Category Archives: Moral Philosophy

Published on
18 November 2013

The Excessive Simplicity of Legal Positivism and of Multiculturalism

‘In any legal system, whether a given norm is legally valid, and hence whether it forms part of the law of that system, depends on its sources, not its merits.’This working definition of ‘legal positivism’ has a certain notoriety, even while it provokes disagreement. This legal tradition is popularly understood, and with some rationale, to […]

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Published on
28 October 2013

What Good is Religion in Public Life?

‘We don’t do God’ said Alastair Campbell. In an increasingly secularised world the idea that religion might play any constructive role in public life is ever more considered a relic of the past. Religious institutions are considered at best well-meaning repositories of old thoughts in beautiful buildings the like of which we shall simply not […]

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Published on
23 August 2013

Caring for the Poor, and the ‘Doctrine of Socialist Intuition’

In one way or another the assorted strands of the wide Judeo-Christian tradition have always acknowledged divine revelation as the source of a duty to care for the poor and destitute. Islamic scholars and authoritative sources in many other religious traditions have also emphasised the importance of caring for the poor, arguing that as God’s […]

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Published on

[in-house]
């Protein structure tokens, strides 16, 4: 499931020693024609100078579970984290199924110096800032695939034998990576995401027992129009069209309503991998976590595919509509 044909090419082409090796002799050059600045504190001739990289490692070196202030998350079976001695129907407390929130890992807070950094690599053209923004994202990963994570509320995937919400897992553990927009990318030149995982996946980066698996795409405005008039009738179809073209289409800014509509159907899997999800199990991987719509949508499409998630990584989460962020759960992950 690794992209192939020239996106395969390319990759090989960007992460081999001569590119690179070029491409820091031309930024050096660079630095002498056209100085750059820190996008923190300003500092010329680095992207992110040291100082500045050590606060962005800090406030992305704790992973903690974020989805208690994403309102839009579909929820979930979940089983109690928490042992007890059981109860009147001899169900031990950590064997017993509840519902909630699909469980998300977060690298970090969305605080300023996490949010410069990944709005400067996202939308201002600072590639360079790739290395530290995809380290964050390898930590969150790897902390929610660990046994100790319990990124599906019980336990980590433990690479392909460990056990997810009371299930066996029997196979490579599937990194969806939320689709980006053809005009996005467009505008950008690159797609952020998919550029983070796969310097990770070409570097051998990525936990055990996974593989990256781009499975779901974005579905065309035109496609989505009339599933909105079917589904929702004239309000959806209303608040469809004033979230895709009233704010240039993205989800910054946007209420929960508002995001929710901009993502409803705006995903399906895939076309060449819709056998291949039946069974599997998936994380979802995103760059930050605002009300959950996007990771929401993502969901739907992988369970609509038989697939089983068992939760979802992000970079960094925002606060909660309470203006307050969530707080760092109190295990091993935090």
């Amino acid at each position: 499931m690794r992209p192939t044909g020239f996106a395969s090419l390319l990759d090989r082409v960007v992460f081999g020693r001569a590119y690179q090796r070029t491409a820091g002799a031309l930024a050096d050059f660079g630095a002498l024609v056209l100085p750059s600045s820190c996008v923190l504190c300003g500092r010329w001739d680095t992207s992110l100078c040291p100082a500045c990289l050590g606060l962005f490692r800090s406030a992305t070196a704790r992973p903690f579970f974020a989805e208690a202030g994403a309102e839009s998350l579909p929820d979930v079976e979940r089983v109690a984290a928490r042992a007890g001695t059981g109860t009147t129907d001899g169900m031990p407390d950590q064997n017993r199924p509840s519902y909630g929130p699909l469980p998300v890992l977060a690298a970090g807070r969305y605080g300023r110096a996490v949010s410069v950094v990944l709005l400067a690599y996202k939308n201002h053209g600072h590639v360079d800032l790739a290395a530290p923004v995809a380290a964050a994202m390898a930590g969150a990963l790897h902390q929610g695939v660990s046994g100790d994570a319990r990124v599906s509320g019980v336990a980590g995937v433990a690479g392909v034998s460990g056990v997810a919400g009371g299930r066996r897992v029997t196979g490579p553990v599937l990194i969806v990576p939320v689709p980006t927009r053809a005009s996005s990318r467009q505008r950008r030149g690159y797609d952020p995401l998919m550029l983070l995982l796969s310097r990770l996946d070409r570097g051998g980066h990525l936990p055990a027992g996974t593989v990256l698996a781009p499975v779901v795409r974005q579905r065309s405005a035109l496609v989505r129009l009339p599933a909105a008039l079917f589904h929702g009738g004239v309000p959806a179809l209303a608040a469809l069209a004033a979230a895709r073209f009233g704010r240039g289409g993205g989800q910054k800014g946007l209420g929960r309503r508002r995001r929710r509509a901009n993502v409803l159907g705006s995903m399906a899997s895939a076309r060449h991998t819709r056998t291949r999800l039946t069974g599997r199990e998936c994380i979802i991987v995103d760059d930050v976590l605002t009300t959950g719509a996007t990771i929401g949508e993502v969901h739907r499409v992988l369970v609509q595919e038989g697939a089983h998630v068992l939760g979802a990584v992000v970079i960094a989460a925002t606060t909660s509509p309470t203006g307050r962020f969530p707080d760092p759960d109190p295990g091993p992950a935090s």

5 August 2013

Sexuality, and the Conflicted Contortions of Modern Liberalism

Andrew Brown in a recent blog for The Guardian argues that Catholic attitudes to gay sex fail to account for human beings. Though his conclusions are different, in terms of  argumentation Brown often seems to adopt an approach that is quite like that of Judeo-Christian moralists, so it is refreshing to discuss an issue while […]

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Published on
12 July 2013

Britain and the European Convention on Human Rights

In discussing the European Convention on Human Rights (ECHR) it is essential, given current wrangling over matters European, to emphasise that membership of the Council of Europe which drafted the ECHR, and assent to the treaty, are matters quite distinct from that of membership of the European Union. While David Cameron may want to present […]

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Published on
10 July 2013

Political Parties, Manifestos and Governmental Accountability

As Labour’s poll ratings plummet following the Unite scandal we have a suitable occasion to ask how some integrity may be injected back into politics. After David Cameron’s evisceration of his own party’s grass-roots there is perhaps an element of balance in watching poor Ed do much the same to Labour’s political base though none […]

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Published on
1 July 2013

PRISM and the Long View of Modern Secularism

In order to maintain public order secularism in our time relies on well- established delineation of ‘public’ and ‘private’ realms. While attempting to play down divisions between social groups, secularism reinforces a distinction between public conduct and private life. In this way a moderate secularism can reduce public conflict by emphasising those aspects of public […]

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Published on
26 June 2013

Whistleblowers, Democracy and Authority

You wait months for a whistleblower to say something genuinely newsworthy and then two come along in quick succession: Edward Snowden, a former NSA worker who let the world know about PRISM; and Peter Francis, a former police officer who reports that he was ordered to find out compromising information on family and friends of […]

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